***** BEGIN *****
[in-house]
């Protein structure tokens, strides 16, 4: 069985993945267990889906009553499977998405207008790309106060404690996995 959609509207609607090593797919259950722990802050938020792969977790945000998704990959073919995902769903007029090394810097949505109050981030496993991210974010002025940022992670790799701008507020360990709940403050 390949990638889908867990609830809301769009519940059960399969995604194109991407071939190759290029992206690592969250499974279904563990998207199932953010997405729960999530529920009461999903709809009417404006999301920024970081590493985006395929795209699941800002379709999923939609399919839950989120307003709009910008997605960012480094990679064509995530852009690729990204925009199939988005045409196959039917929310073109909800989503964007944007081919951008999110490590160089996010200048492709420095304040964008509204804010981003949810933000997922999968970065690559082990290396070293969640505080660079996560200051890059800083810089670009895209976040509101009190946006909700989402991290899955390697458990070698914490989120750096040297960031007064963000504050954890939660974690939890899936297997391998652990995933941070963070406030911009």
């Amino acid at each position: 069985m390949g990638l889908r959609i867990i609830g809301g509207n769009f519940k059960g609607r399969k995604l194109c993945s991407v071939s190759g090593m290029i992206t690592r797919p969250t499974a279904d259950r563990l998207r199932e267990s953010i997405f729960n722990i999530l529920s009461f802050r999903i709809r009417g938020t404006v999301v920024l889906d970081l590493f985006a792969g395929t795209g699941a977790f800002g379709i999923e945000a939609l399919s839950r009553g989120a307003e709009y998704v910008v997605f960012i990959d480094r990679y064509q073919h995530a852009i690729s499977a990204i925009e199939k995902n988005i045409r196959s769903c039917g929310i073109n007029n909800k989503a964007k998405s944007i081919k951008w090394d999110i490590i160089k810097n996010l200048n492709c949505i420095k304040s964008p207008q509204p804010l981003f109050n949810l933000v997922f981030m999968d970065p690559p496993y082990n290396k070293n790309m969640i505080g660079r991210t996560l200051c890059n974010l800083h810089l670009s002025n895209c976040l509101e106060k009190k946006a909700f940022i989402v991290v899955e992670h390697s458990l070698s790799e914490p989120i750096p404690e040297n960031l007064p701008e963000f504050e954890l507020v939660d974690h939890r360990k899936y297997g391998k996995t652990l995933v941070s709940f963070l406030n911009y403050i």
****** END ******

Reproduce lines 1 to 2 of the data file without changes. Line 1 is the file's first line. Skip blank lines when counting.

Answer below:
[in-house]
């Protein structure tokens, strides 16, 4: 069985993945267990889906009553499977998405207008790309106060404690996995 959609509207609607090593797919259950722990802050938020792969977790945000998704990959073919995902769903007029090394810097949505109050981030496993991210974010002025940022992670790799701008507020360990709940403050 390949990638889908867990609830809301769009519940059960399969995604194109991407071939190759290029992206690592969250499974279904563990998207199932953010997405729960999530529920009461999903709809009417404006999301920024970081590493985006395929795209699941800002379709999923939609399919839950989120307003709009910008997605960012480094990679064509995530852009690729990204925009199939988005045409196959039917929310073109909800989503964007944007081919951008999110490590160089996010200048492709420095304040964008509204804010981003949810933000997922999968970065690559082990290396070293969640505080660079996560200051890059800083810089670009895209976040509101009190946006909700989402991290899955390697458990070698914490989120750096040297960031007064963000504050954890939660974690939890899936297997391998652990995933941070963070406030911009």